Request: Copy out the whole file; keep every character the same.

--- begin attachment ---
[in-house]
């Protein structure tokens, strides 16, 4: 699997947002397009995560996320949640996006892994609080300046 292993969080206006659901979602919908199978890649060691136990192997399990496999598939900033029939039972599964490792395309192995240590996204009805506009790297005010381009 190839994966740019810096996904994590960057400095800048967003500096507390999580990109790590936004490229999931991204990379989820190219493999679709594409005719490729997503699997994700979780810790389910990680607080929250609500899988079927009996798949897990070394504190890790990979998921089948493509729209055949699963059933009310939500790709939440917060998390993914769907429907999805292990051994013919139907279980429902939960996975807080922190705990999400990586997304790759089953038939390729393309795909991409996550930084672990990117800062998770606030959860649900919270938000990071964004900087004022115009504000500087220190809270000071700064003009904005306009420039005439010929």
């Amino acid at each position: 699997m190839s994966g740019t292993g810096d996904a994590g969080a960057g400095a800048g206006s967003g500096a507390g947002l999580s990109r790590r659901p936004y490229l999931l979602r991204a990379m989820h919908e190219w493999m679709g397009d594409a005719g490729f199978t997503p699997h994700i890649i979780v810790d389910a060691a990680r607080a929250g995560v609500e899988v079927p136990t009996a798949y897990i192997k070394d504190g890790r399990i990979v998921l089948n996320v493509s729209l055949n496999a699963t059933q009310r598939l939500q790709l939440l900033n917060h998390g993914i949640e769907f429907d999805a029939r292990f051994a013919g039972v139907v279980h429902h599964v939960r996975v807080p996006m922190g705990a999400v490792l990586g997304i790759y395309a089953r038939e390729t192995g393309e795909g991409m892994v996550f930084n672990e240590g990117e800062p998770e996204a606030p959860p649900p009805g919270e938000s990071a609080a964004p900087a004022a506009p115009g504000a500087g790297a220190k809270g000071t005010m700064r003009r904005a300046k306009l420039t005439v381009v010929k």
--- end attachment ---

[in-house]
């Protein structure tokens, strides 16, 4: 699997947002397009995560996320949640996006892994609080300046 292993969080206006659901979602919908199978890649060691136990192997399990496999598939900033029939039972599964490792395309192995240590996204009805506009790297005010381009 190839994966740019810096996904994590960057400095800048967003500096507390999580990109790590936004490229999931991204990379989820190219493999679709594409005719490729997503699997994700979780810790389910990680607080929250609500899988079927009996798949897990070394504190890790990979998921089948493509729209055949699963059933009310939500790709939440917060998390993914769907429907999805292990051994013919139907279980429902939960996975807080922190705990999400990586997304790759089953038939390729393309795909991409996550930084672990990117800062998770606030959860649900919270938000990071964004900087004022115009504000500087220190809270000071700064003009904005306009420039005439010929």
């Amino acid at each position: 699997m190839s994966g740019t292993g810096d996904a994590g969080a960057g400095a800048g206006s967003g500096a507390g947002l999580s990109r790590r659901p936004y490229l999931l979602r991204a990379m989820h919908e190219w493999m679709g397009d594409a005719g490729f199978t997503p699997h994700i890649i979780v810790d389910a060691a990680r607080a929250g995560v609500e899988v079927p136990t009996a798949y897990i192997k070394d504190g890790r399990i990979v998921l089948n996320v493509s729209l055949n496999a699963t059933q009310r598939l939500q790709l939440l900033n917060h998390g993914i949640e769907f429907d999805a029939r292990f051994a013919g039972v139907v279980h429902h599964v939960r996975v807080p996006m922190g705990a999400v490792l990586g997304i790759y395309a089953r038939e390729t192995g393309e795909g991409m892994v996550f930084n672990e240590g990117e800062p998770e996204a606030p959860p649900p009805g919270e938000s990071a609080a964004p900087a004022a506009p115009g504000a500087g790297a220190k809270g000071t005010m700064r003009r904005a300046k306009l420039t005439v381009v010929k």